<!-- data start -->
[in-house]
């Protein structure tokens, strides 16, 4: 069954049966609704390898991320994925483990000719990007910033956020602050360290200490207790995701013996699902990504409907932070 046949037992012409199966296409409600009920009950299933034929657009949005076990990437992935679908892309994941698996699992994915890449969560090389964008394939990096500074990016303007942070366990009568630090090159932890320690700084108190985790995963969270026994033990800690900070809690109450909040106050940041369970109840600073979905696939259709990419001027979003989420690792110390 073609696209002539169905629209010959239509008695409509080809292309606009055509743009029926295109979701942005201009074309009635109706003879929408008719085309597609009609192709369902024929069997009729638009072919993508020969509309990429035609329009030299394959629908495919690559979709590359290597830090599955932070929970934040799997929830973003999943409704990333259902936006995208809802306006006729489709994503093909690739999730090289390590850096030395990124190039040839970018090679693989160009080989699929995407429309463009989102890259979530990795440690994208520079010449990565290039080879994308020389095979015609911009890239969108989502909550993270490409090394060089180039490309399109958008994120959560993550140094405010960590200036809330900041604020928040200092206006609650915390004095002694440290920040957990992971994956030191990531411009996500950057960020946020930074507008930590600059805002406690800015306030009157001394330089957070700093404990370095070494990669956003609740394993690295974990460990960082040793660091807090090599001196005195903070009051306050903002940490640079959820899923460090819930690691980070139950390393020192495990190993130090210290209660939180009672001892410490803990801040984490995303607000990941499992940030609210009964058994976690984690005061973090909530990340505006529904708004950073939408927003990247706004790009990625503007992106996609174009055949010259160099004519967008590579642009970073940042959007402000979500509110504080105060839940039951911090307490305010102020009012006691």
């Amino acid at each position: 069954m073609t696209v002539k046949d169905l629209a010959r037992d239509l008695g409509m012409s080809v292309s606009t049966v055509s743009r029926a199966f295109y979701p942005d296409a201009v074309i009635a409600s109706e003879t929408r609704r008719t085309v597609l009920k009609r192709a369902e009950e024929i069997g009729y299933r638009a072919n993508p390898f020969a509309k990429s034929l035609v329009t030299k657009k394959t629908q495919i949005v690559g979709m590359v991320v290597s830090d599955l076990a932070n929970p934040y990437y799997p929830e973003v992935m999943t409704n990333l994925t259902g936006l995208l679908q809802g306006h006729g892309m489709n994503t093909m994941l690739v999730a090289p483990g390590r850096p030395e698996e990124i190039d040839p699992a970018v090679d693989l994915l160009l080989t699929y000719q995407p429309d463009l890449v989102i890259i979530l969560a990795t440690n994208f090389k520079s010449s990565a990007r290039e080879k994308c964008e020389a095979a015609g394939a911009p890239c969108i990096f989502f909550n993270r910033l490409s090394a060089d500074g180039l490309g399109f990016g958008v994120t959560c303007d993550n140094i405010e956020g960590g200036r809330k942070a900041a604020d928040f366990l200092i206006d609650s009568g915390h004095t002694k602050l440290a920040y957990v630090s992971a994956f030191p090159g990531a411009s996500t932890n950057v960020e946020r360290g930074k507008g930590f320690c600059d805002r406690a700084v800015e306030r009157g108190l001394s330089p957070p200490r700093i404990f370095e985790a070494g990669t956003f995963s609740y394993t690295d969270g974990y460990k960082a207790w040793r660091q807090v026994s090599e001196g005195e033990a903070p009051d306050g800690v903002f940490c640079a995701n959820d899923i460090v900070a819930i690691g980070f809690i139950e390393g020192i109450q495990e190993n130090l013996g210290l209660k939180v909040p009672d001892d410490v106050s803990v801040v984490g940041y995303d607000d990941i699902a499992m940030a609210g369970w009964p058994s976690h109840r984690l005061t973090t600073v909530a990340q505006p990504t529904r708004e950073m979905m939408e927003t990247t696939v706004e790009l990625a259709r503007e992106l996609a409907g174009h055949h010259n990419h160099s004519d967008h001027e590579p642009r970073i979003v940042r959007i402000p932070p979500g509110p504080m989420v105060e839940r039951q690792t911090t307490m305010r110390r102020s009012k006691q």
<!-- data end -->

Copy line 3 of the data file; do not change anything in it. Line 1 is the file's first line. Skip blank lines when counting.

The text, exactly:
């Amino acid at each position: 069954m073609t696209v002539k046949d169905l629209a010959r037992d239509l008695g409509m012409s080809v292309s606009t049966v055509s743009r029926a199966f295109y979701p942005d296409a201009v074309i009635a409600s109706e003879t929408r609704r008719t085309v597609l009920k009609r192709a369902e009950e024929i069997g009729y299933r638009a072919n993508p390898f020969a509309k990429s034929l035609v329009t030299k657009k394959t629908q495919i949005v690559g979709m590359v991320v290597s830090d599955l076990a932070n929970p934040y990437y799997p929830e973003v992935m999943t409704n990333l994925t259902g936006l995208l679908q809802g306006h006729g892309m489709n994503t093909m994941l690739v999730a090289p483990g390590r850096p030395e698996e990124i190039d040839p699992a970018v090679d693989l994915l160009l080989t699929y000719q995407p429309d463009l890449v989102i890259i979530l969560a990795t440690n994208f090389k520079s010449s990565a990007r290039e080879k994308c964008e020389a095979a015609g394939a911009p890239c969108i990096f989502f909550n993270r910033l490409s090394a060089d500074g180039l490309g399109f990016g958008v994120t959560c303007d993550n140094i405010e956020g960590g200036r809330k942070a900041a604020d928040f366990l200092i206006d609650s009568g915390h004095t002694k602050l440290a920040y957990v630090s992971a994956f030191p090159g990531a411009s996500t932890n950057v960020e946020r360290g930074k507008g930590f320690c600059d805002r406690a700084v800015e306030r009157g108190l001394s330089p957070p200490r700093i404990f370095e985790a070494g990669t956003f995963s609740y394993t690295d969270g974990y460990k960082a207790w040793r660091q807090v026994s090599e001196g005195e033990a903070p009051d306050g800690v903002f940490c640079a995701n959820d899923i460090v900070a819930i690691g980070f809690i139950e390393g020192i109450q495990e190993n130090l013996g210290l209660k939180v909040p009672d001892d410490v106050s803990v801040v984490g940041y995303d607000d990941i699902a499992m940030a609210g369970w009964p058994s976690h109840r984690l005061t973090t600073v909530a990340q505006p990504t529904r708004e950073m979905m939408e927003t990247t696939v706004e790009l990625a259709r503007e992106l996609a409907g174009h055949h010259n990419h160099s004519d967008h001027e590579p642009r970073i979003v940042r959007i402000p932070p979500g509110p504080m989420v105060e839940r039951q690792t911090t307490m305010r110390r102020s009012k006691q």